from the locking-up-the-commons dept
We’ve been speaking about the relevance of patent high quality, and one particular of the factors produced in our podcast dialogue, was that numerous companies felt the unlucky require to patent anything just to prevent having somebody else patent it later on and develop complications. A person issue we did not actually get to discuss about that is that this truly tends to make it ridiculously challenging for any project that wishes to do a little something revolutionary and donate it to the planet, with out patents. Simply because someone else could just occur along and patent it themselves.
That seems to be the problem that has now happened to Hangprinter. Hangprinter is a intriguing job to build an open source frameless 3D printing setup that basically hangs in the air and is able to construct substantially larger matters than a common 3D printer. From the commencing, the concept behind Hangprinter, from its creator, Torbjørn Ludvigsen, was to make it open source and freely obtainable for any one to make use of it.
And, of study course, sooner or later, someone took benefit of that. UT-Battelle, a non-earnings joint venture established up by the University of Tennessee and the Battelle Institute to run the Oak Ridge Nationwide Laboratory, evidently decided to action in and fundamentally patent the main concepts of the Hangprinter. Earlier this 12 months, they were being awarded US Patent 11,230,032 for a “cable-driven additive manufacturing technique.”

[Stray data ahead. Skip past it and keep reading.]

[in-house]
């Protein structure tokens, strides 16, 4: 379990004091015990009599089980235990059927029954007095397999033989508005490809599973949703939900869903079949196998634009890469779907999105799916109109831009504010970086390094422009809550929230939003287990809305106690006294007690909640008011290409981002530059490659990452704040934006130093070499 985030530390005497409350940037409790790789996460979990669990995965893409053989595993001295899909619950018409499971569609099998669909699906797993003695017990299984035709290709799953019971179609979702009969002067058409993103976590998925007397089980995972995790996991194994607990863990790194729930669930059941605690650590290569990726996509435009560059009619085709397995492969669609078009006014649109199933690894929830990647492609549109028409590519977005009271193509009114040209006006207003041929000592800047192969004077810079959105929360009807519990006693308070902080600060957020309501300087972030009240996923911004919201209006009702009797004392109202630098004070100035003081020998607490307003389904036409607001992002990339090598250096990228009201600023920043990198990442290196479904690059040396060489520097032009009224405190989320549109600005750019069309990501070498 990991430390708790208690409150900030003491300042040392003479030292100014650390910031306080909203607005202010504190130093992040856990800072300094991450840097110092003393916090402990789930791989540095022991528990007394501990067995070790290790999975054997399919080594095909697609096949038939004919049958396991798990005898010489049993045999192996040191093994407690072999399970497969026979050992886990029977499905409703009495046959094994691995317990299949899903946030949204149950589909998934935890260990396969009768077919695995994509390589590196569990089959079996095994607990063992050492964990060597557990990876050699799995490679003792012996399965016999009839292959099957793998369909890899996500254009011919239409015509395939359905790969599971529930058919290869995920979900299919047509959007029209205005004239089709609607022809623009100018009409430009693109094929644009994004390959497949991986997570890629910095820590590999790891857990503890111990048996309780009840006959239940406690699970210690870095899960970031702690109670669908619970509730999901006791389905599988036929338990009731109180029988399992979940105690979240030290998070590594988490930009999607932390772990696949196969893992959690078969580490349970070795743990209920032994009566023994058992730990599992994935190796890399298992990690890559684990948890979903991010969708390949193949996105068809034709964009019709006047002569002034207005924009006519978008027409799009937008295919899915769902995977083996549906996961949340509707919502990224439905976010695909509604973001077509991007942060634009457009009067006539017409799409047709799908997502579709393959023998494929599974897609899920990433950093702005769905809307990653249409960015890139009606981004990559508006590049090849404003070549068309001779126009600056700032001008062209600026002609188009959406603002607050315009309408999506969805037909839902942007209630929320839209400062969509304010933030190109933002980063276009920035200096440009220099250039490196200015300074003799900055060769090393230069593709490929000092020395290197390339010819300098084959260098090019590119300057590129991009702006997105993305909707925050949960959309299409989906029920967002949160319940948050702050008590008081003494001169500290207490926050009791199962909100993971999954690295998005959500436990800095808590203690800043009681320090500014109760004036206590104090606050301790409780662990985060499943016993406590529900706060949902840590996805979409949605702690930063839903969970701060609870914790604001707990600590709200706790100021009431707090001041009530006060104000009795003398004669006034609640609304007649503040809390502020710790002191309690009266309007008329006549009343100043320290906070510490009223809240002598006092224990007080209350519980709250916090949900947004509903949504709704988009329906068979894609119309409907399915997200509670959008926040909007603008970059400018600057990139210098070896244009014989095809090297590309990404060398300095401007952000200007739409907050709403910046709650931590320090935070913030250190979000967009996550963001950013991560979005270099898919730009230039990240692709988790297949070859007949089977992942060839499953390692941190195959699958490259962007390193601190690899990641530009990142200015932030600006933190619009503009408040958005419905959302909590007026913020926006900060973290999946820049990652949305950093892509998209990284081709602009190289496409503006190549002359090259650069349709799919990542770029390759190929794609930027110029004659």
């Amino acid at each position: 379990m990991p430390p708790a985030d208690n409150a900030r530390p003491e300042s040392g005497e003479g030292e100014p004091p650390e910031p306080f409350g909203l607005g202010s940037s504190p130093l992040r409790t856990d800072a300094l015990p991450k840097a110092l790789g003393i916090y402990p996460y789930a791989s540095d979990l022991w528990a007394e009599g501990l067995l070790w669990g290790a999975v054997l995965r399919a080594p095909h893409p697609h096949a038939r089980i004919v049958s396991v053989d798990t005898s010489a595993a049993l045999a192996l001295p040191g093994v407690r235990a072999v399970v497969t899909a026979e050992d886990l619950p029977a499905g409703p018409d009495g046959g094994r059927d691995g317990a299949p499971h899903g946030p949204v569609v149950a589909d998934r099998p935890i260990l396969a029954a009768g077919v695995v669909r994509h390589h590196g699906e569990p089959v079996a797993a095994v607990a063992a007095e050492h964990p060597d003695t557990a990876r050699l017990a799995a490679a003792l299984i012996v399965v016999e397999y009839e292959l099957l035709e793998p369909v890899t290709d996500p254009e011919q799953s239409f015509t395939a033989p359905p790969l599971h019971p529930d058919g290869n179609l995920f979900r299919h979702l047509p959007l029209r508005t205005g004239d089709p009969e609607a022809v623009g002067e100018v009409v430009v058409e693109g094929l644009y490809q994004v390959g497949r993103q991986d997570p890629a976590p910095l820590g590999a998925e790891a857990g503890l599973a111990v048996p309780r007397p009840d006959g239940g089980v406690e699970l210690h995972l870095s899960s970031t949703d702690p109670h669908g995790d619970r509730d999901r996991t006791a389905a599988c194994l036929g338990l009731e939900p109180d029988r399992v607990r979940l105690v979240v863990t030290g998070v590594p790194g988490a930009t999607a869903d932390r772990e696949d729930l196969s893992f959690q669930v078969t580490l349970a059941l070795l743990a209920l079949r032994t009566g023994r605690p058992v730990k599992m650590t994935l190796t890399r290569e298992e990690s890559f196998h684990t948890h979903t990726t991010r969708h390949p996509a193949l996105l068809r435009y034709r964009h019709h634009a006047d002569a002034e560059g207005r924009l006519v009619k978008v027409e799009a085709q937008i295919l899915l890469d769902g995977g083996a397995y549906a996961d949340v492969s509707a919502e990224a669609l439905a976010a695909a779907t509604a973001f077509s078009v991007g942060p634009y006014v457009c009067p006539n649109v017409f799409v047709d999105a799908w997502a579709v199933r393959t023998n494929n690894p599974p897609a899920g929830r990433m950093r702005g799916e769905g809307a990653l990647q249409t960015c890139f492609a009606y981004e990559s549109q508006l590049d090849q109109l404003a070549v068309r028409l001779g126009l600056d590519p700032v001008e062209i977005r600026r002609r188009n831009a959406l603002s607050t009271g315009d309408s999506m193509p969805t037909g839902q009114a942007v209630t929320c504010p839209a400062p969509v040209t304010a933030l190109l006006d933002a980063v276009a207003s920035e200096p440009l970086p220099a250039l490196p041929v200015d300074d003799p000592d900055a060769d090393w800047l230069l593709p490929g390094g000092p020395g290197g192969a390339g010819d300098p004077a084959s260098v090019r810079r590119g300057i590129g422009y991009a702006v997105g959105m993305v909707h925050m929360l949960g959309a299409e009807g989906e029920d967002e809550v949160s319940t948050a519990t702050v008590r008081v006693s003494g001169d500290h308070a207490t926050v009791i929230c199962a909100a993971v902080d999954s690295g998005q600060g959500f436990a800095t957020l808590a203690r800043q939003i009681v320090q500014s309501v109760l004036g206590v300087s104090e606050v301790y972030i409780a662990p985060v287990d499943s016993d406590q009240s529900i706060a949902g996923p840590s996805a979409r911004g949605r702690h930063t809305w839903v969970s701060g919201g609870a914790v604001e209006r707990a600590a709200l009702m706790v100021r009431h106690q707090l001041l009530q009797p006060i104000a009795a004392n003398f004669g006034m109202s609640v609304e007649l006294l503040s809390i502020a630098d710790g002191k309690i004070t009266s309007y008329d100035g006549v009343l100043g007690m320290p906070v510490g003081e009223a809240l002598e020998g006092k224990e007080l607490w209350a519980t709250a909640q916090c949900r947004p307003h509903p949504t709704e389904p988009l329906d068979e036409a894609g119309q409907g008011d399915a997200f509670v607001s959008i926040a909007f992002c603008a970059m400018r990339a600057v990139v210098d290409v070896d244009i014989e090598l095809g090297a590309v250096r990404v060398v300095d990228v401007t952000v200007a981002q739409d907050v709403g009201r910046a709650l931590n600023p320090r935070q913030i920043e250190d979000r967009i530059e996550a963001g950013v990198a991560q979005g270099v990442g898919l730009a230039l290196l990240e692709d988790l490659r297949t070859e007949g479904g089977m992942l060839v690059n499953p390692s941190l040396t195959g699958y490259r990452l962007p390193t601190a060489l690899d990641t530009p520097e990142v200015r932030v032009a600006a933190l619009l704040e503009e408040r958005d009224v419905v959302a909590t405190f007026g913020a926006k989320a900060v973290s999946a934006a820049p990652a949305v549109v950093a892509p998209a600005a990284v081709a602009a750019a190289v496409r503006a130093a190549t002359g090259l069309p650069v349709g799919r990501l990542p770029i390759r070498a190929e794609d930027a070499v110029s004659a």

Besides that, as Ludvigsen factors out, there is a preposterous amount of prior art on mainly every thing in the UT-Battelle patent, not just from Hangprinter, but from some other tasks as very well. Ludvigsen walks move by phase by means of how the patent drawings just about seem to be like they had been drawn from general public illustrations or photos of Hangprinter. For illustration, right here is an impression from 2017 of the creators working on Hangprinter:
And below is an graphic from the patent filed a calendar year afterwards:
Or, below was an picture of the Hangprinter workforce creating a tower with their Hangprinter, sent out in early 2017:
And here is an image in the patent of a printer building a composition (in the patent situation, it looks like a reproduction of the Coliseum in Rome.
Both way, it’s fairly obviously the similar primary detail. But now it is underneath patent, even as the creators tried to make this open and absolutely free to the entire world.
The Hangprinter staff has introduced a GoFundMe to test to obstacle the patent, but it’s an high-priced course of action. As they note, this is an unfortunate turn of situations:
With the patent in place, we’d have to pay license costs to a tiny minority, gatekeepers of the stolen important technology. Growth and more progress of Hangprinters will not take place except if the gatekeepers care to permit it. What should really have turn into a bountiful forest instead turns into a single bonsai tree in a walled backyard.
This is, nonetheless once again, the unlucky result in a world where by the default assumption is that each and every concept will have to be “owned” by anyone, and exactly where the plan of a public domain or commons is not even deemed. Listed here we have people who tried using to add some thing fantastic and practical to the environment to make it a greater place… and now they have to offer with this mess exactly where a governing administration contractor (even a non-financial gain a person) has successfully locked up the commons and blocked even further innovation unless of course the open up source creators can scrounge together tens of countless numbers of dollars to struggle it.
That is not good for any individual.
Submitted Under: 3d printing, commons, hangprinter, open up supply, patents, rep rap, torbjorn ludvigsen